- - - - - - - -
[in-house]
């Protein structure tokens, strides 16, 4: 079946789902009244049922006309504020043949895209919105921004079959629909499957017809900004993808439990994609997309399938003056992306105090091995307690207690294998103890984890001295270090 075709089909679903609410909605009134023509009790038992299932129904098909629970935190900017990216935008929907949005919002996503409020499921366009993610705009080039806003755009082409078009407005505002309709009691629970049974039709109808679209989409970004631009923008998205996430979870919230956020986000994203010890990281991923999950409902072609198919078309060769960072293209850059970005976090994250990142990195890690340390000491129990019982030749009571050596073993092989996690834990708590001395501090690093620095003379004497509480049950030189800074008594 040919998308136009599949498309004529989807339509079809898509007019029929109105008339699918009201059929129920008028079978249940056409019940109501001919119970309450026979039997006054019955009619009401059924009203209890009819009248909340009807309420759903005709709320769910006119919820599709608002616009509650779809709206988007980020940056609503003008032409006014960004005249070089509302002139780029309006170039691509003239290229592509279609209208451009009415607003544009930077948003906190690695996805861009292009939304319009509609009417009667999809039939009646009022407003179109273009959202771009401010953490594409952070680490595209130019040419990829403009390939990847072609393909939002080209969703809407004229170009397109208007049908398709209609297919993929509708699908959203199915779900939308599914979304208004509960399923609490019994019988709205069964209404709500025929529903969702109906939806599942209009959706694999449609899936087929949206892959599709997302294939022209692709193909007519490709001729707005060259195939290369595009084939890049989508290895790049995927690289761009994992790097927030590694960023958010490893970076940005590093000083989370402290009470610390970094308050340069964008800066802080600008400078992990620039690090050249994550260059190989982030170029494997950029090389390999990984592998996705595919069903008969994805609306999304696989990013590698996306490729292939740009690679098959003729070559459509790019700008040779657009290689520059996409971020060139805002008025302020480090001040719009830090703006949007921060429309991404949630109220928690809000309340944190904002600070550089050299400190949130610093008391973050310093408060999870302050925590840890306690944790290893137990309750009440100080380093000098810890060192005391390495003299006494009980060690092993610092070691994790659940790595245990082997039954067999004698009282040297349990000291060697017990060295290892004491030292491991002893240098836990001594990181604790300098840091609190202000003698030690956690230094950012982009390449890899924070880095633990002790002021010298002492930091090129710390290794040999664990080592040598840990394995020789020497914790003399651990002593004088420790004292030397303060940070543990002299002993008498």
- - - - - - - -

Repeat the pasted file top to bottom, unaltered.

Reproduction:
[in-house]
């Protein structure tokens, strides 16, 4: 079946789902009244049922006309504020043949895209919105921004079959629909499957017809900004993808439990994609997309399938003056992306105090091995307690207690294998103890984890001295270090 075709089909679903609410909605009134023509009790038992299932129904098909629970935190900017990216935008929907949005919002996503409020499921366009993610705009080039806003755009082409078009407005505002309709009691629970049974039709109808679209989409970004631009923008998205996430979870919230956020986000994203010890990281991923999950409902072609198919078309060769960072293209850059970005976090994250990142990195890690340390000491129990019982030749009571050596073993092989996690834990708590001395501090690093620095003379004497509480049950030189800074008594 040919998308136009599949498309004529989807339509079809898509007019029929109105008339699918009201059929129920008028079978249940056409019940109501001919119970309450026979039997006054019955009619009401059924009203209890009819009248909340009807309420759903005709709320769910006119919820599709608002616009509650779809709206988007980020940056609503003008032409006014960004005249070089509302002139780029309006170039691509003239290229592509279609209208451009009415607003544009930077948003906190690695996805861009292009939304319009509609009417009667999809039939009646009022407003179109273009959202771009401010953490594409952070680490595209130019040419990829403009390939990847072609393909939002080209969703809407004229170009397109208007049908398709209609297919993929509708699908959203199915779900939308599914979304208004509960399923609490019994019988709205069964209404709500025929529903969702109906939806599942209009959706694999449609899936087929949206892959599709997302294939022209692709193909007519490709001729707005060259195939290369595009084939890049989508290895790049995927690289761009994992790097927030590694960023958010490893970076940005590093000083989370402290009470610390970094308050340069964008800066802080600008400078992990620039690090050249994550260059190989982030170029494997950029090389390999990984592998996705595919069903008969994805609306999304696989990013590698996306490729292939740009690679098959003729070559459509790019700008040779657009290689520059996409971020060139805002008025302020480090001040719009830090703006949007921060429309991404949630109220928690809000309340944190904002600070550089050299400190949130610093008391973050310093408060999870302050925590840890306690944790290893137990309750009440100080380093000098810890060192005391390495003299006494009980060690092993610092070691994790659940790595245990082997039954067999004698009282040297349990000291060697017990060295290892004491030292491991002893240098836990001594990181604790300098840091609190202000003698030690956690230094950012982009390449890899924070880095633990002790002021010298002492930091090129710390290794040999664990080592040598840990394995020789020497914790003399651990002593004088420790004292030397303060940070543990002299002993008498």